The International Aluminium Institute has published updated guidelines for the sustainable management of bauxite residue. This is a revision of the Bauxite Residue Management Best Practice published in 2015.
The Sustainable Bauxite Residue Management Guidance document, explores and explains the lifecycle of bauxite residue and, through relevant case studies, shows how stakeholders can play an active role in its sustainable management.
Bauxite, the primary aluminium-rich ore, is found widely around the world, with global reserves estimated at 30 billion tonnes, and resources of between 55 to 75 billion tonnes.
Bauxite residue – also known as ‘red mud’ – is produced when extracting alumina from bauxite via the Bayer Process, which the aluminium industry has used since the 1800s. In 2020 global alumina production was estimated at 133 million tonnes. For every tonne of alumina produced approximately 1.2 tonnes of residue is generated.
Because of its alkalinity, bauxite residue needs to be stored in Bauxite Residue Storage Facilities (BRSF) until closed and rehabilitated into safe and stable landforms able to support vegetation and other land-uses. In some instances, residue can be used as raw material for other products or potentially valuable materials can be extracted from it.
“As aluminium production has increased, so has bauxite residue – estimated at almost 170 million tonnes generated in 2021. We’ll need to continue to manage bauxite residue in a sustainable way through innovative treatment, remediation, rehabilitation and utilisation options. This document aims to provide an overview of the varied approaches that can be adopted to minimise the impacts of bauxite residue from the facility design phase through to operation, closure and rehabilitation” says Pernelle Nunez, IAI Deputy Secretary General and Director of Sustainability.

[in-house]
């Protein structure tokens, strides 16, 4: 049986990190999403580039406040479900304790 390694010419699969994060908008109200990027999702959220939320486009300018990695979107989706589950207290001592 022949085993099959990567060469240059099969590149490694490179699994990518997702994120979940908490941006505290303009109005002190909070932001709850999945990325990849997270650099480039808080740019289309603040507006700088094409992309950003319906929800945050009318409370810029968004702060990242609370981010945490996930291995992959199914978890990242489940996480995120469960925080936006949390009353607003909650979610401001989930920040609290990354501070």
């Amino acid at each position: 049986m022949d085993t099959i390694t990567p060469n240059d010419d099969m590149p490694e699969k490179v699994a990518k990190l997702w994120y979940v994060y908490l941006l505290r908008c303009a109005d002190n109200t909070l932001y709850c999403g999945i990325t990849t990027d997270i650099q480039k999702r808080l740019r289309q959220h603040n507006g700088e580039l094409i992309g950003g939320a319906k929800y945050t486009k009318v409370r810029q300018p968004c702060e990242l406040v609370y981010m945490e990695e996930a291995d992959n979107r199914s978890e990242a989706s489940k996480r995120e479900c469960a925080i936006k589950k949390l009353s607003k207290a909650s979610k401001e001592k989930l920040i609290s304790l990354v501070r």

Roberto Seno, Vice-Chair of the IAI’s Bauxite and Alumina Committee and Technology Manager at Companhia Brasileira de Alumínio said “the IAI and the aluminium sector continues to research how to extract the valuable materials remaining in bauxite residue or use the residue for other production uses. Many opportunities have been identified – some of which, while technically feasible, are not yet economically viable. One of the most promising however has been residue as a raw material for cement production which presents a major opportunity for both industries and growing its bulk consumption is a focus in a number of regions.”
Eugenio Azevado, Chair of the IAI’s Bauxite and Alumina Committee and Vice President Continuous Improvement at Alcoa said “residue management goals require a culture of continuous improvement. An ideal future state would be producing zero residue but where this is not yet possible, we want to manage the residue safely stored in Bauxite Residue Storage Facilities (BRSF) so that we can rehabilitate and revegetate them or prepare them for the next useful land use. Residue management is not “one-size fits all” and technology selection and management practices need to be adapted to specific local circumstances.”
Download the updated guidance here.
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